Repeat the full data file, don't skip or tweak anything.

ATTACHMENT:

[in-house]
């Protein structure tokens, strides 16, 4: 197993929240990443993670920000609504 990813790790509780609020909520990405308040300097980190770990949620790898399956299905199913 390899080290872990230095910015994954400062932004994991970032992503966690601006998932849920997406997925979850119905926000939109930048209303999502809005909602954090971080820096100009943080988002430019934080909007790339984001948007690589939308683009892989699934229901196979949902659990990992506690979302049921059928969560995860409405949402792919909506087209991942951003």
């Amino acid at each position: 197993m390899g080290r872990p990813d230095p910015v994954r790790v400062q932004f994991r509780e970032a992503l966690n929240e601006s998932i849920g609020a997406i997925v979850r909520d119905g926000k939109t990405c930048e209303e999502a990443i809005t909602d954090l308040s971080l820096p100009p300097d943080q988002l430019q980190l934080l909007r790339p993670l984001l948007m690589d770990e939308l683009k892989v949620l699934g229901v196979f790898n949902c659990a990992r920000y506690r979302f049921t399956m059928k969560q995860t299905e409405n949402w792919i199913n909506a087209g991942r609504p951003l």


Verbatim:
[in-house]
């Protein structure tokens, strides 16, 4: 197993929240990443993670920000609504 990813790790509780609020909520990405308040300097980190770990949620790898399956299905199913 390899080290872990230095910015994954400062932004994991970032992503966690601006998932849920997406997925979850119905926000939109930048209303999502809005909602954090971080820096100009943080988002430019934080909007790339984001948007690589939308683009892989699934229901196979949902659990990992506690979302049921059928969560995860409405949402792919909506087209991942951003």
């Amino acid at each position: 197993m390899g080290r872990p990813d230095p910015v994954r790790v400062q932004f994991r509780e970032a992503l966690n929240e601006s998932i849920g609020a997406i997925v979850r909520d119905g926000k939109t990405c930048e209303e999502a990443i809005t909602d954090l308040s971080l820096p100009p300097d943080q988002l430019q980190l934080l909007r790339p993670l984001l948007m690589d770990e939308l683009k892989v949620l699934g229901v196979f790898n949902c659990a990992r920000y506690r979302f049921t399956m059928k969560q995860t299905e409405n949402w792919i199913n909506a087209g991942r609504p951003l």